Menu
Share
 
Switch to Desktop Site

'Frozen Planet' will make you fall in love with north, south poles

Next Previous

Page 2 of 4

About these ads

There's also bittersweet romance on "Frozen Planet." Nature's ultimate loner, a 1400-pound (635-kilogram) male polar bear, has lumbered across the ice all winter in search of a mate come spring. Picking up her scent from 10 miles (16 kilometers) away, he finds her, after which they share a tender interlude. Then, just two weeks later, their brief encounter ends as they are fated to part.

Plus, there are thrilling, life-or-death confrontations in the series. Three-ton elephant seals brawl over females. A pack of 25 wolves brings down a huge bison. A wide-eyed Weddell seal falls prey to hungry orcawhales that, working as a team, can stir up giant waves to wash these frantic seals from the refuge of their ice floes.

And talk about "special effects"! An unprecedented time-lapse shot underwater records the growth of a brinicle — an ice stalactite progressing downward toward the seabed — killing everything its frozen plume touches. This otherworldly sight is as eerie and magical as a CGI effect from a sci-fi film. But it's real.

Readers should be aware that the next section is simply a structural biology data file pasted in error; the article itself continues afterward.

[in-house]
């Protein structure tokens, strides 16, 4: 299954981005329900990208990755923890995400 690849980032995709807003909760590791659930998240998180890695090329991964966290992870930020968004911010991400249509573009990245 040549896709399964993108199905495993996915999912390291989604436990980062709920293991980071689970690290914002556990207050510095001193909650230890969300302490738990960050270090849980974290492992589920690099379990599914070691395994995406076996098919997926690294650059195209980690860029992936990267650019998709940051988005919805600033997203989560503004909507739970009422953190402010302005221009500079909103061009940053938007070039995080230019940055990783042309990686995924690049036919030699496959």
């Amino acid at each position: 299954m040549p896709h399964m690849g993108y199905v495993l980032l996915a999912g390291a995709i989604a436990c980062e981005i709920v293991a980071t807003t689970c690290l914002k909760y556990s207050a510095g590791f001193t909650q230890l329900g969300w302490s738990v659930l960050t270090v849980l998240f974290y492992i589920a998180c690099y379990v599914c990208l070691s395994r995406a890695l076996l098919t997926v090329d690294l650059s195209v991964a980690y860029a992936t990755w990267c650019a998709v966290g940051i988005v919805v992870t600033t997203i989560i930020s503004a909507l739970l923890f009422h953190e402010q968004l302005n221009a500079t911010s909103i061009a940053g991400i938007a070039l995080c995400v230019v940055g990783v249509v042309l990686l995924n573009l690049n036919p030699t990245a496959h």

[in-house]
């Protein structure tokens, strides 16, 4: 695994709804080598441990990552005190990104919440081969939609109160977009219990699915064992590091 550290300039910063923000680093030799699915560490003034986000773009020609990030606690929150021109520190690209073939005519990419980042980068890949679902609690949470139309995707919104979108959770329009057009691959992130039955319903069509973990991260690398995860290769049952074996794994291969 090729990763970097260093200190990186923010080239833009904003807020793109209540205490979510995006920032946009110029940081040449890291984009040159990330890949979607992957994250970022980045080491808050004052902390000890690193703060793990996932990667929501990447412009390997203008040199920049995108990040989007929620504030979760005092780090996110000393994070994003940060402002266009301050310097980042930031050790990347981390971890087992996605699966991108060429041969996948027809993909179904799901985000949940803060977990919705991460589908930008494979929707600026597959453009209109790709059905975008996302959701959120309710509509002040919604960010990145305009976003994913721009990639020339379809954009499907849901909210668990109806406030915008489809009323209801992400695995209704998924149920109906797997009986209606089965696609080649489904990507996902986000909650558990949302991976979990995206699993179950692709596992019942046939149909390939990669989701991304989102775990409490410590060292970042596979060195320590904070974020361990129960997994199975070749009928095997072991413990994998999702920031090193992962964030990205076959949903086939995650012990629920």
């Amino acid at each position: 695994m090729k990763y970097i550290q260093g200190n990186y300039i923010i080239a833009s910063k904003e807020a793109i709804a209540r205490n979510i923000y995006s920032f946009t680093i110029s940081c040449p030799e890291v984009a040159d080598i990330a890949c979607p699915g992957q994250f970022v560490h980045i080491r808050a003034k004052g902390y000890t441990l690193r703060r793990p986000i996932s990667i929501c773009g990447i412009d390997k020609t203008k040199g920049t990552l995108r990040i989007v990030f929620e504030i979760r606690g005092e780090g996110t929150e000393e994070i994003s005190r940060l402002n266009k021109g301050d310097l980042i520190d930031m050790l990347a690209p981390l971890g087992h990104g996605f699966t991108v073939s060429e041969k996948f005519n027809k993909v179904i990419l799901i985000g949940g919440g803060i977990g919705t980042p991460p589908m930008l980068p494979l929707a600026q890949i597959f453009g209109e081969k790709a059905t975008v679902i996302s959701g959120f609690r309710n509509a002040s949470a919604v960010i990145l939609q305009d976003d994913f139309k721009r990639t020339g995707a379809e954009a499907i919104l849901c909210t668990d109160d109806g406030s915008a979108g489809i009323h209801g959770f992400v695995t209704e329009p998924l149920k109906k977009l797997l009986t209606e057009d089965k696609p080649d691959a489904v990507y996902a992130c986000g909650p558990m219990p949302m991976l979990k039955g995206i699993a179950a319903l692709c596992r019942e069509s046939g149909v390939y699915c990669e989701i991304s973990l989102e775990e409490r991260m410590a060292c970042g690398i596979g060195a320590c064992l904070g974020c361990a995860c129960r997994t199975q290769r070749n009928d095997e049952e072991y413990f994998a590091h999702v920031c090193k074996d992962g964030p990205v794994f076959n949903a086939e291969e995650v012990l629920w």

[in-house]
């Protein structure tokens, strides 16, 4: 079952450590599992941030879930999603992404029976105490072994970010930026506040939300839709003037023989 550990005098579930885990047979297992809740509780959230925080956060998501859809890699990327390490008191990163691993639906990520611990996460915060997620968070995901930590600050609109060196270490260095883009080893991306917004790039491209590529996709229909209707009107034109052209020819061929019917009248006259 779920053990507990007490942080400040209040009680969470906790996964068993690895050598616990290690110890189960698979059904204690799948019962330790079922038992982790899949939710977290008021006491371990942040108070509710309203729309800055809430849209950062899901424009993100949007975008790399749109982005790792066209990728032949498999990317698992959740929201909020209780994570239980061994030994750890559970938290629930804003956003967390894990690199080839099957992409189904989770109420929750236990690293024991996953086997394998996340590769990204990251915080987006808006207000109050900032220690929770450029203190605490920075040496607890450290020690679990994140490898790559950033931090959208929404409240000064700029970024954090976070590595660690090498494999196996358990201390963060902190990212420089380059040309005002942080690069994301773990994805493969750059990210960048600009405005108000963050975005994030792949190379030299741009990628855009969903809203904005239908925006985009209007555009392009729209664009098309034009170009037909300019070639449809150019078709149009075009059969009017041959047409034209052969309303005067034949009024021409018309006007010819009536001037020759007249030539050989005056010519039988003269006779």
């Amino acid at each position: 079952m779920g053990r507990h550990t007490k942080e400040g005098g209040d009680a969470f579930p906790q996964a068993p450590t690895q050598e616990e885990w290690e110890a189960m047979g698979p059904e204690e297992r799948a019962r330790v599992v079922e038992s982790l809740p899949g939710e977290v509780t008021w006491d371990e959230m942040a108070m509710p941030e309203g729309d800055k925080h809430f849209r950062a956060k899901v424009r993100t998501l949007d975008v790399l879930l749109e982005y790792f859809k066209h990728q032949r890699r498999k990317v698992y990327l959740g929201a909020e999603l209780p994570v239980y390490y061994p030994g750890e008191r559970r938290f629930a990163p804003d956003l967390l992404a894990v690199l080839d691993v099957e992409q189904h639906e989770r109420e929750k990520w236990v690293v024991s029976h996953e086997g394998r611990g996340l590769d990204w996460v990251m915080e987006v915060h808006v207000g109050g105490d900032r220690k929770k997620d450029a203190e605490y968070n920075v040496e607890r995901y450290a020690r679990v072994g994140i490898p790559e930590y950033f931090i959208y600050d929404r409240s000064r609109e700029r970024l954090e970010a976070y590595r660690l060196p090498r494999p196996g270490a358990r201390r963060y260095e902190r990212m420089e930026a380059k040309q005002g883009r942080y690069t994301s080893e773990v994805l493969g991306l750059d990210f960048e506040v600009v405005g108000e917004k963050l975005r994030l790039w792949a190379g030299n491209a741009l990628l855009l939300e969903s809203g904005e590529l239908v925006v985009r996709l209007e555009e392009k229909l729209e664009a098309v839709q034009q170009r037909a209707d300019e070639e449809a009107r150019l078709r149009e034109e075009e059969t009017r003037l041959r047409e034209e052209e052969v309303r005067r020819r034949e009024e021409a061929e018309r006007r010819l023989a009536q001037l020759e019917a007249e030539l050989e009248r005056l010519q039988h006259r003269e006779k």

"That's the thing about the natural world: It gives you amazing natural drama," says Vanessa Berlowitz, "Frozen Planet" series producer, "It looks like it's scripted, but we don't fake anything. Everything that we film is a complete portrayal of reality. And the audience thinks, 'Wow, they did that without trained animals!'"

Berlowitz has produced and directed a score of BBC documentaries, including two episodes of "Planet Earth," and, like Fothergill, she logged time at both poles for "Frozen Planet." She lived aboard a Royal Naval icebreaker for four months filming penguins and whales, and, in the Arctic, spent three weeks filming female polar bears and their cubs while she was five months pregnant.

Next Previous

Page 2 of 4


Follow Stories Like This
Get the Monitor stories you care about delivered to your inbox.

Loading...